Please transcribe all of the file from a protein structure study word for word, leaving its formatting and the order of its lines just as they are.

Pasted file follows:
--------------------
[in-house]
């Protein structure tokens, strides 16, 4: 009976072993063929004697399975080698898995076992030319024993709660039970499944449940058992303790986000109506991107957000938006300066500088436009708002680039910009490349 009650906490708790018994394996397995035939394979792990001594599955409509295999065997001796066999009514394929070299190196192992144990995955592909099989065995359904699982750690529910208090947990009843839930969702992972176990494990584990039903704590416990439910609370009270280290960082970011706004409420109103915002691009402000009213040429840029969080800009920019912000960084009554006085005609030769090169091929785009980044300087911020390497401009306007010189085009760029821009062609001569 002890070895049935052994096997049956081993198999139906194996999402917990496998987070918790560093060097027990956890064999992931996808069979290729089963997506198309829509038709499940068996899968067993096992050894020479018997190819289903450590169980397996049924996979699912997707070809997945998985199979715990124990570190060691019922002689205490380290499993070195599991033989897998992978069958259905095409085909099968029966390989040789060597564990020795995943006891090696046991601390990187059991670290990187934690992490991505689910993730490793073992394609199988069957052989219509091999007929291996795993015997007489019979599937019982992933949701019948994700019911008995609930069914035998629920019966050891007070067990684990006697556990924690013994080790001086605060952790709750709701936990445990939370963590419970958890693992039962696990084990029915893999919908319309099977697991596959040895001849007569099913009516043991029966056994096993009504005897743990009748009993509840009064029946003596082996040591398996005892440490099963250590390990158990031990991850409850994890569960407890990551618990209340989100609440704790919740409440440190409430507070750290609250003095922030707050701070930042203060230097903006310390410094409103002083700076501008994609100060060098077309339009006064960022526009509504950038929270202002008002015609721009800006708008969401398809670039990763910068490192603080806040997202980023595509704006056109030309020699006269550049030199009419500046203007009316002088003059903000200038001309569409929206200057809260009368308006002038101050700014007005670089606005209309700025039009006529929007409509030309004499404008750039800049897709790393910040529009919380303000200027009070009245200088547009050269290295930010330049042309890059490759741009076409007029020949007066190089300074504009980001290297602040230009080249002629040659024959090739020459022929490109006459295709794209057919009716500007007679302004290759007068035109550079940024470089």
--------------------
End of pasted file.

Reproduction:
[in-house]
């Protein structure tokens, strides 16, 4: 009976072993063929004697399975080698898995076992030319024993709660039970499944449940058992303790986000109506991107957000938006300066500088436009708002680039910009490349 009650906490708790018994394996397995035939394979792990001594599955409509295999065997001796066999009514394929070299190196192992144990995955592909099989065995359904699982750690529910208090947990009843839930969702992972176990494990584990039903704590416990439910609370009270280290960082970011706004409420109103915002691009402000009213040429840029969080800009920019912000960084009554006085005609030769090169091929785009980044300087911020390497401009306007010189085009760029821009062609001569 002890070895049935052994096997049956081993198999139906194996999402917990496998987070918790560093060097027990956890064999992931996808069979290729089963997506198309829509038709499940068996899968067993096992050894020479018997190819289903450590169980397996049924996979699912997707070809997945998985199979715990124990570190060691019922002689205490380290499993070195599991033989897998992978069958259905095409085909099968029966390989040789060597564990020795995943006891090696046991601390990187059991670290990187934690992490991505689910993730490793073992394609199988069957052989219509091999007929291996795993015997007489019979599937019982992933949701019948994700019911008995609930069914035998629920019966050891007070067990684990006697556990924690013994080790001086605060952790709750709701936990445990939370963590419970958890693992039962696990084990029915893999919908319309099977697991596959040895001849007569099913009516043991029966056994096993009504005897743990009748009993509840009064029946003596082996040591398996005892440490099963250590390990158990031990991850409850994890569960407890990551618990209340989100609440704790919740409440440190409430507070750290609250003095922030707050701070930042203060230097903006310390410094409103002083700076501008994609100060060098077309339009006064960022526009509504950038929270202002008002015609721009800006708008969401398809670039990763910068490192603080806040997202980023595509704006056109030309020699006269550049030199009419500046203007009316002088003059903000200038001309569409929206200057809260009368308006002038101050700014007005670089606005209309700025039009006529929007409509030309004499404008750039800049897709790393910040529009919380303000200027009070009245200088547009050269290295930010330049042309890059490759741009076409007029020949007066190089300074504009980001290297602040230009080249002629040659024959090739020459022929490109006459295709794209057919009716500007007679302004290759007068035109550079940024470089």